Chicken roulade is a dish made with flattened and stuffed chicken cutlets. There are many different recipes available, because it can be made with a number of different stuffing ingredients. After the roulade is stuffed, it is fried until it is golden-brown, and then baked. Sliced chicken roulade is an attractive dish that can be cooked ahead of time and served when desired.
Many recipes begin with boneless, skinless chicken breasts, though some may prefer to leave the skin on, especially if the roulade is not going to be breaded. The chicken is butterflied, or sliced horizontally until the two halves are almost separated. The cutlet is then placed between two sheets of waxed paper and hammered flat with a meat-tenderizing mallet or a heavy pan until the cutlet is 0.25-inch (5 millimeters) thick.
There are a number of meats that can be used as a stuffing in chicken roulade, including ham, veal and sausage. Crispy, fried bacon and raw pancetta — cured Italian pork belly — are often selected, as is prosciutto, an Italian ham. A meatless stuffing could include mushrooms that have been sauteed in butter and garlic.
Cheeses also are frequently found in chicken roulade. There may be just a small amount of feta cheese or Brie, or a mixture of cheeses such as Swiss, provolone and Muenster. Parmesan and Pecorino Romano are flavorful, hard grating cheeses that also can be used.
Many recipes include spinach, though any green leafy vegetable can be used in roulade. Asparagus that has been parboiled can add an elegant touch. Red and green peppers add flavor and brightly colored accents to the final dish.
The selected stuffing ingredients are spread on top of the open cutlet. While any meat and vegetables are usually laid out flat, cheeses are sometimes added to the end that will be rolled first. This helps to prevent the melted cheese from oozing out while the roulade is cooking. After the cutlet is rolled, it is secured with wooden toothpicks along the open side and on either end.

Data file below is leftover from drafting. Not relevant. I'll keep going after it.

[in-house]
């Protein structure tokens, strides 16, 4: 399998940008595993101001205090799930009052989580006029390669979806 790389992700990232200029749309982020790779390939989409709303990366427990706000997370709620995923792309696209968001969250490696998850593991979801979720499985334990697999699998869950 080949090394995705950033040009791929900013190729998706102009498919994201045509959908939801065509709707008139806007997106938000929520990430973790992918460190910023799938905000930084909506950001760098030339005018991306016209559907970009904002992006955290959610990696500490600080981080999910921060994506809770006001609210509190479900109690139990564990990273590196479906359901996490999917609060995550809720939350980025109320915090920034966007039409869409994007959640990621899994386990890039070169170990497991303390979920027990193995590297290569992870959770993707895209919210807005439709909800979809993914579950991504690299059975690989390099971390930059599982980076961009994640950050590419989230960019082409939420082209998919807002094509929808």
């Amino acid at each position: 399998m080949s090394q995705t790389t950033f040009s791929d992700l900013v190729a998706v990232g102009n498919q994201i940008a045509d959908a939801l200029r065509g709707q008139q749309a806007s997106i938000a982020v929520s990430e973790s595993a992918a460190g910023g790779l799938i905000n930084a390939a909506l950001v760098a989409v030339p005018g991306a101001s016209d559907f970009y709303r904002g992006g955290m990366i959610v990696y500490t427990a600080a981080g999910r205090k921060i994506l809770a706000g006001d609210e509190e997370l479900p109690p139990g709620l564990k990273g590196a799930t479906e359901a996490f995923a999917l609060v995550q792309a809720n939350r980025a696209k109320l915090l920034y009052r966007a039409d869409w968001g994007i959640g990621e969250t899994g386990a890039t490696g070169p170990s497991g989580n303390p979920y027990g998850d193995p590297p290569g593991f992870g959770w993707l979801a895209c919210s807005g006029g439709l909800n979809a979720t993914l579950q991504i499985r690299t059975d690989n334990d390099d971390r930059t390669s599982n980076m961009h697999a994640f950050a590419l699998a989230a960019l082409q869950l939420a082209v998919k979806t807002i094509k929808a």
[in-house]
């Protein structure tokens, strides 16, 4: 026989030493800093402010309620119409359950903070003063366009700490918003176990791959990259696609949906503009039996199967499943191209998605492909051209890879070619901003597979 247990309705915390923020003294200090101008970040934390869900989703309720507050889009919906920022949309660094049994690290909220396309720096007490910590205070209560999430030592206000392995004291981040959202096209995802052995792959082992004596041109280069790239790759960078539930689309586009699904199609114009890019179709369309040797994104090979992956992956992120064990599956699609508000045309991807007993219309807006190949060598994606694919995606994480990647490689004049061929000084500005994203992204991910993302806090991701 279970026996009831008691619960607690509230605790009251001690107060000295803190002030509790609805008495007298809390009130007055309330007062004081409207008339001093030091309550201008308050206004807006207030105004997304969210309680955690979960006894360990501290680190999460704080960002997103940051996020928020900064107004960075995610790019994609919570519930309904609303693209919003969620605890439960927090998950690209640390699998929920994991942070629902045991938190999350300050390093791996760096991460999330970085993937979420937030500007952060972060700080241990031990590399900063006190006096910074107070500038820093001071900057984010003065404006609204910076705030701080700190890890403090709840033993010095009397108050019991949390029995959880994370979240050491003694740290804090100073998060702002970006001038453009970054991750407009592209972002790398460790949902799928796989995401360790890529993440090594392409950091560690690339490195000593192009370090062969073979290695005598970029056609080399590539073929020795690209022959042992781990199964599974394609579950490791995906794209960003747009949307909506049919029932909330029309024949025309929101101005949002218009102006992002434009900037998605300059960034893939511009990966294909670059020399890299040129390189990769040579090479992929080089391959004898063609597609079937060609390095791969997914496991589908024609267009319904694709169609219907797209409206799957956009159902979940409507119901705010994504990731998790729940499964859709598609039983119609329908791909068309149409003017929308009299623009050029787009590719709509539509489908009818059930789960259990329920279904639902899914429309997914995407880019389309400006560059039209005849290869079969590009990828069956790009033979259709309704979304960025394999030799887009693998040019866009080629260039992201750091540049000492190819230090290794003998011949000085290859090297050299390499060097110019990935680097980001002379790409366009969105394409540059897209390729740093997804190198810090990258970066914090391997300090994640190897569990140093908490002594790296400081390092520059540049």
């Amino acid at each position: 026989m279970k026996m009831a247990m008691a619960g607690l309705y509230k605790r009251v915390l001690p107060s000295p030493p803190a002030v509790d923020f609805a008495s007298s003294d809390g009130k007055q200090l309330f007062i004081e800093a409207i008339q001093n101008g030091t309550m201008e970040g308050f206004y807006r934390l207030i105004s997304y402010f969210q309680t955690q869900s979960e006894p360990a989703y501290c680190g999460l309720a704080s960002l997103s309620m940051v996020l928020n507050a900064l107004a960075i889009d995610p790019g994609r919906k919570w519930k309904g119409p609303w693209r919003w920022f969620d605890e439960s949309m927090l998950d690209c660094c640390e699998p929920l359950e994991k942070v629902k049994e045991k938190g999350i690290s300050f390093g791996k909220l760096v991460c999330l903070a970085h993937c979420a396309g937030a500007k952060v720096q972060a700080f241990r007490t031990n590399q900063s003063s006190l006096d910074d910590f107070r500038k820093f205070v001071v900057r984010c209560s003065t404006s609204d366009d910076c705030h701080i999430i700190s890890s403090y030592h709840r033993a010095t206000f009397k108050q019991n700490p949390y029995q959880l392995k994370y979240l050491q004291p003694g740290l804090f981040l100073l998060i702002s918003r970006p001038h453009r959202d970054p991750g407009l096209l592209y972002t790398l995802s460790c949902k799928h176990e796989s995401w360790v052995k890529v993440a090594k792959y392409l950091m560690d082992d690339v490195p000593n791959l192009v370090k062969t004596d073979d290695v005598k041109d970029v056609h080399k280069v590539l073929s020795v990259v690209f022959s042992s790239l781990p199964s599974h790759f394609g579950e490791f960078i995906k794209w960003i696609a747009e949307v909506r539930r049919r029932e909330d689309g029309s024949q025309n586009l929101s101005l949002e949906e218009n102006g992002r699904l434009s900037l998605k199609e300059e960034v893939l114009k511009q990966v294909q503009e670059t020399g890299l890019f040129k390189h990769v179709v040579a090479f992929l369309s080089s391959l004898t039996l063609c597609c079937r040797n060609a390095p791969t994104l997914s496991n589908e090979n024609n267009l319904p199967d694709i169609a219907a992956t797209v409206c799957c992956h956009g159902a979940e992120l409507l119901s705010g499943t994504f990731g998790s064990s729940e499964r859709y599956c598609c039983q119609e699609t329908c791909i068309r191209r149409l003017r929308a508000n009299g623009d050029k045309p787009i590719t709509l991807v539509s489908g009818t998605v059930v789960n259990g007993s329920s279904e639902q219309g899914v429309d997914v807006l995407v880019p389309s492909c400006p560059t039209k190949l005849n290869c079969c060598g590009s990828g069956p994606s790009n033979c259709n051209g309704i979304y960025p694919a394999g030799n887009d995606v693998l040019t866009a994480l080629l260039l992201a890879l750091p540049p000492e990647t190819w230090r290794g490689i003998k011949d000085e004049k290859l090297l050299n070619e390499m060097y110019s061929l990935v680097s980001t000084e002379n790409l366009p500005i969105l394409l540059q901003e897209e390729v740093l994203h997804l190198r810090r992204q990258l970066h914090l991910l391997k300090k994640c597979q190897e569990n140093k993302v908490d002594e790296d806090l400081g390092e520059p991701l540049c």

Chicken roulade is usually coated in a three-step process of flouring, dipping in an egg bath and then coating with crumbs. It is deep-fried until golden-brown and then removed to an oven dish. The roulade is then baked until it is bubbling and allowed to set before serving. Chicken roulade is usually served sliced, with a salad, or on top of mashed potatoes, rice or another grain.
If the roulade is not breaded, it can be pan-fried in butter, with a small amount of olive oil added to keep the butter from burning. A medium flame is best for this step. One should remove the roulade from the pan after it has browned on all sides and put it in the oven to bake until done. The liquids remaining in the pan can be saved and used to make a gravy.